Military spending hits a snag as Senate Republicans block defense bill
Washington DC – Consensus among Democrats and Republicans seems even more a thing of the past as the Senate failed to advance the annual defense spending bill.
The Senate voted 45-51 on a measure to end debate on the National Defense Authorization Act (NDAA), falling short of the required 60 votes.
All Republicans, except Susan Collins of Maine, voted to block the NDAA. They were joined by Democrats Elizabeth Warren, Ed Markey, Jeff Merkley, and Ron Wyden, as well as Independent Bernie Sanders.
The bill calls for a $778-billion investment in 2022 – more than four times the average yearly cost of Democrats' Build Back Better social spending proposal.
The massive NDAA typically passes each year with strong bipartisan support, but this time around, Republicans have taken issue with amendments they also want to see passed.
Before the Thanksgiving break, Senate Majority Leader Chuck Schumer announced a deal to allow votes on 18 amendments, 11 of which are Republican or bipartisan. But some Republicans chose to block the deal when they didn't see their own proposals included.
Schumer responded on the Senate floor: "Republicans just blocked legislation to support our troops, support our families, keep Americans safe. Republican dysfunction has again derailed bipartisan progress."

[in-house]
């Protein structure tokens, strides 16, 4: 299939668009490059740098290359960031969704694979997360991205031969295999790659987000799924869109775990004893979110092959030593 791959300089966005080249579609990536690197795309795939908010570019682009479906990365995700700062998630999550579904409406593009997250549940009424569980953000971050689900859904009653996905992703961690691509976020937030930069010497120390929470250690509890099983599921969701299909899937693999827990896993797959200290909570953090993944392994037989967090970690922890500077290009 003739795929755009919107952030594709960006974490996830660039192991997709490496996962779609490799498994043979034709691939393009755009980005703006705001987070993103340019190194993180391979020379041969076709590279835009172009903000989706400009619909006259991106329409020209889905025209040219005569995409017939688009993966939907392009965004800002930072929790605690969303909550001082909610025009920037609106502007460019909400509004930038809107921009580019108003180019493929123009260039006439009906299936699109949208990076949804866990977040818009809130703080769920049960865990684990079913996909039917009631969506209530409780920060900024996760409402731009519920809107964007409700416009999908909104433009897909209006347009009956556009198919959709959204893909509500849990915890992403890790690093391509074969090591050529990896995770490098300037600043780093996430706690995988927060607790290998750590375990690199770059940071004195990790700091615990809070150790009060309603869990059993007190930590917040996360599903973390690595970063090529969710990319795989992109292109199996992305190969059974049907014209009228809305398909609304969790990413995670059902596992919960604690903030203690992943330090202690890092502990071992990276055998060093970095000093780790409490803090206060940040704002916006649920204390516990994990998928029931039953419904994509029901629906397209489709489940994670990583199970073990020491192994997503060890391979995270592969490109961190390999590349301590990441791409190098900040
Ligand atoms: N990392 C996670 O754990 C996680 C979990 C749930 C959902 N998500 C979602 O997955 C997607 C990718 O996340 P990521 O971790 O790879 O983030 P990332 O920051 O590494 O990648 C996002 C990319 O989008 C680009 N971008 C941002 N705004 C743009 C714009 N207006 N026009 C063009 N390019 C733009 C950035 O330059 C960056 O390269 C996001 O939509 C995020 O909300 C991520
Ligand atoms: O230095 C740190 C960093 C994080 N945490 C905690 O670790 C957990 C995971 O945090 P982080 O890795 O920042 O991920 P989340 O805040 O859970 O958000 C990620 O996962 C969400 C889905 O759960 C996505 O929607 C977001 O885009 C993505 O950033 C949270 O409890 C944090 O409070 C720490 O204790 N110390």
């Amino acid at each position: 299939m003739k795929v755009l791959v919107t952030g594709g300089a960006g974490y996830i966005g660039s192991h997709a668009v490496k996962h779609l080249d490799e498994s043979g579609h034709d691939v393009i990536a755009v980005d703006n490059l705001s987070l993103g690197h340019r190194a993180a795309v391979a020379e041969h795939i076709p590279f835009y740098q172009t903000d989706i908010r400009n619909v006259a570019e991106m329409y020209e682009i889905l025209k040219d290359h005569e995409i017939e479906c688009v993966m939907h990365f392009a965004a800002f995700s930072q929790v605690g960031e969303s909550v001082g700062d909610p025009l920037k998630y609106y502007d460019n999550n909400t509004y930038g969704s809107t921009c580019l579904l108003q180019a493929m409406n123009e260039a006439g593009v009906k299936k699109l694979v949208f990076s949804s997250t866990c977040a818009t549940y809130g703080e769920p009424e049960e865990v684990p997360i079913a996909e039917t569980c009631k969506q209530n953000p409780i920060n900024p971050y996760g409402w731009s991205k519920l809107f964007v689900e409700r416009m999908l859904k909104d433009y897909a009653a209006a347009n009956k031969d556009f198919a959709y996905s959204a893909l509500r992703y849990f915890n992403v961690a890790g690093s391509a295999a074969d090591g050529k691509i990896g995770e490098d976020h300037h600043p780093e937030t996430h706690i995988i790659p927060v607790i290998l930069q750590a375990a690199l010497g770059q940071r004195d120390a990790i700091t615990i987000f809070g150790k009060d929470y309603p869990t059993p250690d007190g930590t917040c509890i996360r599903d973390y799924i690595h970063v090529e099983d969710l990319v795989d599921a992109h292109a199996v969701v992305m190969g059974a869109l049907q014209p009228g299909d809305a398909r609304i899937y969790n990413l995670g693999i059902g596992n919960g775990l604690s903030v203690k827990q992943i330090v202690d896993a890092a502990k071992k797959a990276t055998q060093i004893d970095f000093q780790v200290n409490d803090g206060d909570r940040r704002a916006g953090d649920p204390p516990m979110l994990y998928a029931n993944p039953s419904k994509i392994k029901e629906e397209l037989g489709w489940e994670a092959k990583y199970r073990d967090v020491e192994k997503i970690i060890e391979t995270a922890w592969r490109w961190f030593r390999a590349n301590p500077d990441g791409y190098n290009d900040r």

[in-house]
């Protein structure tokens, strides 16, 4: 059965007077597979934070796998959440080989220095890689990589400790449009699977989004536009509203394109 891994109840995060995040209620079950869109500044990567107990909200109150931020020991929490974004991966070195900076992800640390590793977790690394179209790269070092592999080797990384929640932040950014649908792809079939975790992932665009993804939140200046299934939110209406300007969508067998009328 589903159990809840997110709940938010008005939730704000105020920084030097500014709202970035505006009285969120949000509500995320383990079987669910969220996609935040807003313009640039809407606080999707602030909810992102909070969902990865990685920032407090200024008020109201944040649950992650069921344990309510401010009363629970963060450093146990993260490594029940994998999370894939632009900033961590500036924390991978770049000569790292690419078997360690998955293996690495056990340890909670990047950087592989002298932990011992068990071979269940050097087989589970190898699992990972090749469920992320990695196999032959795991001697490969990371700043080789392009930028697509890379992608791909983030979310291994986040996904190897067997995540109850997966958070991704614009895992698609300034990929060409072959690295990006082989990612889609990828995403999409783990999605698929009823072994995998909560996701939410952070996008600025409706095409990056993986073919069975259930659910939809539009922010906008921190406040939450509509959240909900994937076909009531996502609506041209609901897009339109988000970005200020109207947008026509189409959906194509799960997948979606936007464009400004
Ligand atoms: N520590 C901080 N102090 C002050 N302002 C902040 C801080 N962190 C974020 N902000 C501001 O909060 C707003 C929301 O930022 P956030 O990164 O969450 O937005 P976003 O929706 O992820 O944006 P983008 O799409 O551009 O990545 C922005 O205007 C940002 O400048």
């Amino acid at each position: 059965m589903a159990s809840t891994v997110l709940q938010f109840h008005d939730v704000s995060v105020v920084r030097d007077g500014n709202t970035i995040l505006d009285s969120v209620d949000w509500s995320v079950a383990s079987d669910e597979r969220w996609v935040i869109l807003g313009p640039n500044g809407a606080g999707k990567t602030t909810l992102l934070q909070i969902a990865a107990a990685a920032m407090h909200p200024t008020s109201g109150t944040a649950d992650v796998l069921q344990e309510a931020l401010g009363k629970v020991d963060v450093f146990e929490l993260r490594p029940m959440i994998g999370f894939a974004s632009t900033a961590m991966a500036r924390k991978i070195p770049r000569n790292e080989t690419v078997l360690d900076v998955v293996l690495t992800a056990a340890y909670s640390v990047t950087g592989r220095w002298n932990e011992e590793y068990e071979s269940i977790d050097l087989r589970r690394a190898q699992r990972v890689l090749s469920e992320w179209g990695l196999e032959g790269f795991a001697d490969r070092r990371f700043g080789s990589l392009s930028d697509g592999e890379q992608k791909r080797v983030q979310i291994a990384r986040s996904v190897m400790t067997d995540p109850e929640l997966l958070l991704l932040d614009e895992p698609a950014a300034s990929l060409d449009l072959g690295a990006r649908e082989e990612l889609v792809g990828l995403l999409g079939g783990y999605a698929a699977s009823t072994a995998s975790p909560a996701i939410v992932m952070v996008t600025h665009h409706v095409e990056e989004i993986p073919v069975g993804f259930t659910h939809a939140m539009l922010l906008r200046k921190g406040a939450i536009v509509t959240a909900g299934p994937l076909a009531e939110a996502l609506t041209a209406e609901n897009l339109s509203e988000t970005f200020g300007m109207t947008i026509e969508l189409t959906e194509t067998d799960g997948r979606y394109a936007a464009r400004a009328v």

"Despite this vote, Democrats will continue to work to make sure our troops get paid and our vital defense programs can continue," the New York Democrat added.
Republicans blame Democrats for NDAA delay
GOP senators now say that condensed timelines have not allowed for adequate debate on the bill.
Senate Minority Leader Mitch McConnell stated, "The Democratic leader seems to want to put national security last. My colleague is trying to overcorrect for poor planning by cramming a two-week bill into two or three days’ time. I imagine there might be finger-pointing at Republicans if that proves impossible."
"Nothing less than the safety of the American people is at stake," he continued. "This is more important than political timetables for partisan wish lists."
Meanwhile, progressive senators voted no for different reasons. Ahead of the vote, Bernie Sanders said he would not pass a defense bill that grants $52 billion in subsidies for microchip companies and $10 billion to Jeff Bezos' Blue Origin for space exploration, all while leaving working families without the basic protections in the Build Back Better Act
The path forward for the NDAA is unclear in the busy end-of-year schedule, with the debt ceiling and Build Back Better Act also demanding immediate attention.
Cover photo: IMAGO / UPI Photo